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Home » Reduce, reuse, recycle

How to have a ‘green’ Christmas tree

Submitted by on Saturday, 19 November 2011 Loading Add to favourites  7 Comments

naturaldecs-575x431I remember the moment well.

We were driving along the road following a lorry when Little Miss Green was 4 or 5.

LMG suddenly sat forward to see what was on the back of the lorry and she couldn’t believe her eyes.

“Are those trees?” she asked.

I told her they were Christmas trees and that every year millions were cut down, the roots were cut off and they were sold to people like us who put them in our houses for two or three weeks.

Little Miss Green was horrified. She’s been a tree custodian all her life. She seems to have a real connection with them, a love of them, a naturally protective spirit which defends them.

She vowed that we were never to have a Christmas tree again.

Ever since then we’ve had branches cut from her favourite tree – Maggie. Maggie is a Magnolia tree and each Yule she gets a trim and offers her best branches to our home. They are bought indoors and stood in a bucket of sand with pebbles around the top that have been collected on various summer trips to the beach.

Most of the decorations are ones I inherited when I left home and they have been added to with home made offerings. Little Miss Green and I sit and sew snowmen, Robbins, Christmas puddings and all sorts of things from felt and off cuts of material. They are stuffed with sheeps wool, dried spices and essential oils to bring natural scents into our home.

We dry satsumas on the fire and stud oranges with cloves. We hang bunches of cinnamon sticks. We thread popcorn and cranberries onto strings. We bring in natural greenery such as holly and evergreen branches from our hedges.

At the end of the season natural decorations are hung outside for the birds to take their pickings before composting the rest.

Yes we have tinsel, yes we have glittery baubles, but all is at least 20 years old and still going strong. Maggie’s branches get dried and burned the following season and it feels good to be making our festive season just a little bit greener. We celebrate Yule rather than Christmas, so it feels totally right to have natural decorations which celebrate the beauty of the earth.

Over on Reduce Footprints, we’re asked to share our ideas about greener Christmas decorations for our Change the World Wednesday challenge. What about you – how do you make your Christmas or Yule decorations more eco friendly?

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7 Comments »

  • gleaning cedar or pine branches from our trees has been a pleasure; the scent and feel of the resinous boughs seems to clean the air and purify thoughts.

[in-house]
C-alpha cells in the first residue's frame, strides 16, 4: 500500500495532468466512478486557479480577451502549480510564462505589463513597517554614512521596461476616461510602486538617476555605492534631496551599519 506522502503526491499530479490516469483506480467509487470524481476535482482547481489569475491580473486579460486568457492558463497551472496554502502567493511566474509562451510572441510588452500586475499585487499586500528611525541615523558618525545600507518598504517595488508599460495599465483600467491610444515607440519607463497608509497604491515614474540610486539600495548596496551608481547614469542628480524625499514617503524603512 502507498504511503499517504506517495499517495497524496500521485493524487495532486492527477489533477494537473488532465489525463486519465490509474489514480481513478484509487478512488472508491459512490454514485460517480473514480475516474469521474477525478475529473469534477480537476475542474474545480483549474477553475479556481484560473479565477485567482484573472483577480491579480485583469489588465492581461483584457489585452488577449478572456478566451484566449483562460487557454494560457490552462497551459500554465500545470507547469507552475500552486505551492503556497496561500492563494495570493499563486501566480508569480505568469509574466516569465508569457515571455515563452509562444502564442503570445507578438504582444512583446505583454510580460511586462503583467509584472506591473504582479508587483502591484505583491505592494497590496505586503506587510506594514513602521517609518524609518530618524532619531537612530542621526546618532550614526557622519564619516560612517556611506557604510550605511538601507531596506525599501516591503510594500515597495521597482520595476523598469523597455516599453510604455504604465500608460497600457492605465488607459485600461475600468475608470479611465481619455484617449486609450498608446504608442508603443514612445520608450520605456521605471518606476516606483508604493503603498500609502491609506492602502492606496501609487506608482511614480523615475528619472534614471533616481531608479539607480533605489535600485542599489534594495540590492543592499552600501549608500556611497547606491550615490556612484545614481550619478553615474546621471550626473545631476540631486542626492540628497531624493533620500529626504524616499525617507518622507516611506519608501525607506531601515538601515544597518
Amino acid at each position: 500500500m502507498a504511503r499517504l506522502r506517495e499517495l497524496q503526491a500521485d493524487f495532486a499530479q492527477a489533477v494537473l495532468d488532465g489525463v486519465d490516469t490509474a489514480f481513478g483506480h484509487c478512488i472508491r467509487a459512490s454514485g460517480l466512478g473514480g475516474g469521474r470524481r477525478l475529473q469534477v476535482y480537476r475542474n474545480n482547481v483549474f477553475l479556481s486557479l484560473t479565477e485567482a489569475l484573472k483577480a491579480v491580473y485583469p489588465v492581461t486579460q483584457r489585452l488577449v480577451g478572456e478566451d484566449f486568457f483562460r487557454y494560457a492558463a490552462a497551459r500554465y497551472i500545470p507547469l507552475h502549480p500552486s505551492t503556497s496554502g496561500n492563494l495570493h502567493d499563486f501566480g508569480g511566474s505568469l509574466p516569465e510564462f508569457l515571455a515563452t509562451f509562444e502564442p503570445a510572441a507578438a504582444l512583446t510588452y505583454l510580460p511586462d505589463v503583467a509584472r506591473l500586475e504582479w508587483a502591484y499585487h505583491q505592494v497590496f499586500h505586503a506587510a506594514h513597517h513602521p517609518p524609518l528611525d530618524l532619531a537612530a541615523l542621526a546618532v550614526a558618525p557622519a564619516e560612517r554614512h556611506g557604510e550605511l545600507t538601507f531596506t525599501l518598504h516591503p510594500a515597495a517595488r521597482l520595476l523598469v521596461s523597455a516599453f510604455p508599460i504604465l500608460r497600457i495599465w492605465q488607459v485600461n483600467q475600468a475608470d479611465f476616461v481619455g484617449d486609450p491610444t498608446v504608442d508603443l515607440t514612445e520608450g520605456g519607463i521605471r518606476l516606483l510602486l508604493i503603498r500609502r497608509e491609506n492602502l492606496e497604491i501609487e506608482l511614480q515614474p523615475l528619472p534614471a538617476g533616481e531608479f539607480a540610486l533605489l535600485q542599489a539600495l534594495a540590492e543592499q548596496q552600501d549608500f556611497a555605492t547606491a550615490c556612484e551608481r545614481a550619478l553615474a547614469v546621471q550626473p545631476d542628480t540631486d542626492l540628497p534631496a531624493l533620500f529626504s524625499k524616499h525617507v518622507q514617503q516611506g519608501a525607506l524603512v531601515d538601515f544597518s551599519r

i spot the haw berries or mountain holly along streets and take a few branchlets from them, these are public spaces and need inoffensive trimming as in spring all will be hacked back to proper traffic heigth. i decorate a center piece with small bunches usually, a large platter or bowl filled with fruits, apples pears, squash or painted gourds. (in the desert i had coyote melons and hard berries which i spray painted with leftover colors.)

    yes i do use cinnamon sticks and cloves but they rejoin the spice food group as soon as the year turns, a little dusting in order..

    i hang a wreath or bow of conifer branches or any holly if found..tie them with a cloth bow and old bells or red item on the door as well when possible. and Yule it is..

  • Melissa says:

    What wonderful ideas! I have tried various “green” options for our holiday decorations, but yours sound just lovely. It doesn’t seem that you lose anything by not having the traditional full tree – in fact you gain a whole lot more in connection to nature with the things you choose to bring into your home and their life cycle. I love that it was all led by LMG, too!

  • Mrs Green says:

    @nadine sellers: cedar branches, now there’s a treat. Sounds lovely and with such healing properties too. The table centrepiece sounds lovely too – thanks for sharing your ideas with us :)

    @Melissa: Thanks Melissa; yes I feel we gain too although we get strange looks from friends when they visit – they can’t quite get their heads around a bucket of twigs LOL!

  • a bucket of twigs! well this lovely practice may become more common as folks wrap their heads around their budgets; the economy has already had a beneficial effect on daily living everywhere and mother earth must be delighted by the long overdue restraint. please do post a couple of holiday photos so that we may rejoice collectively..

  • Mrs Green says:

    @nadine sellers: I saw the tiniest live Christmas tree in a garden centre this week priced at £22.99 I was shocked at how much this ‘disposable’ item was…So yes, maybe we can appeal to people’s wallets if not their conscience…

  • HK Mama says:

    Living in Hong Kong we certainly didn’t want to buy an overpriced fir tree, chopped off in Norway and shipped halfway around the world, so 2 years ago I went to our local gardening centre for some inspiration. Ended up buying a locally grown 4 ft high Chinese Juniper in a pot, and it’s been living with us ever since, spending the year outside on our balcony, and we bring it in for Christmas to decorate, only to take it out again after the holidays are over. Some gentle pruning keeps it in shape, and it’s only become bushier and more beautiful over the years.

  • Mrs Green says:

    @HK Mama: That is a wonderful idea; thank you so much for sharing. I take it doesn’t grow too much because it’s in a pot. You’re an inspiration as I think many have this good intention but don’t actually get around to doing it.